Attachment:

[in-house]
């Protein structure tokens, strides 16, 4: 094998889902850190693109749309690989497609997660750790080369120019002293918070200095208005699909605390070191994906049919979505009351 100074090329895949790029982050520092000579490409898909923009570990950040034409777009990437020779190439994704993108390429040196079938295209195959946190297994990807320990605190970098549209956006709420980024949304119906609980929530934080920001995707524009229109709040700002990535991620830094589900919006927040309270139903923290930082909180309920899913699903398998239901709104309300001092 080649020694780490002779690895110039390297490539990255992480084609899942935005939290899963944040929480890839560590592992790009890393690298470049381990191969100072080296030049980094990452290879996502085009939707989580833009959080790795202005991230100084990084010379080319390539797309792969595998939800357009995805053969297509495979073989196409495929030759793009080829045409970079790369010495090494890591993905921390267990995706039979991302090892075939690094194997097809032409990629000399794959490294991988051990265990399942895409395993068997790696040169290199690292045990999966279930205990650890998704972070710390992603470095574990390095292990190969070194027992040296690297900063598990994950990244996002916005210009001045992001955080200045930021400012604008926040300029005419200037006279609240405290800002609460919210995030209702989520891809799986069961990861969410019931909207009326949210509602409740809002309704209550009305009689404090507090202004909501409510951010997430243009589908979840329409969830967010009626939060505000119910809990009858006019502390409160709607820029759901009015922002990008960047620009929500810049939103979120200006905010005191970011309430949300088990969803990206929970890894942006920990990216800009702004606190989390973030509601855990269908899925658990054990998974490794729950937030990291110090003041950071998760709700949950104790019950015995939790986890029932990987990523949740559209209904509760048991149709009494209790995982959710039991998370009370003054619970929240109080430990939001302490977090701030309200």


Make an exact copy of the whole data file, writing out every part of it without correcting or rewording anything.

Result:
[in-house]
């Protein structure tokens, strides 16, 4: 094998889902850190693109749309690989497609997660750790080369120019002293918070200095208005699909605390070191994906049919979505009351 100074090329895949790029982050520092000579490409898909923009570990950040034409777009990437020779190439994704993108390429040196079938295209195959946190297994990807320990605190970098549209956006709420980024949304119906609980929530934080920001995707524009229109709040700002990535991620830094589900919006927040309270139903923290930082909180309920899913699903398998239901709104309300001092 080649020694780490002779690895110039390297490539990255992480084609899942935005939290899963944040929480890839560590592992790009890393690298470049381990191969100072080296030049980094990452290879996502085009939707989580833009959080790795202005991230100084990084010379080319390539797309792969595998939800357009995805053969297509495979073989196409495929030759793009080829045409970079790369010495090494890591993905921390267990995706039979991302090892075939690094194997097809032409990629000399794959490294991988051990265990399942895409395993068997790696040169290199690292045990999966279930205990650890998704972070710390992603470095574990390095292990190969070194027992040296690297900063598990994950990244996002916005210009001045992001955080200045930021400012604008926040300029005419200037006279609240405290800002609460919210995030209702989520891809799986069961990861969410019931909207009326949210509602409740809002309704209550009305009689404090507090202004909501409510951010997430243009589908979840329409969830967010009626939060505000119910809990009858006019502390409160709607820029759901009015922002990008960047620009929500810049939103979120200006905010005191970011309430949300088990969803990206929970890894942006920990990216800009702004606190989390973030509601855990269908899925658990054990998974490794729950937030990291110090003041950071998760709700949950104790019950015995939790986890029932990987990523949740559209209904509760048991149709009494209790995982959710039991998370009370003054619970929240109080430990939001302490977090701030309200």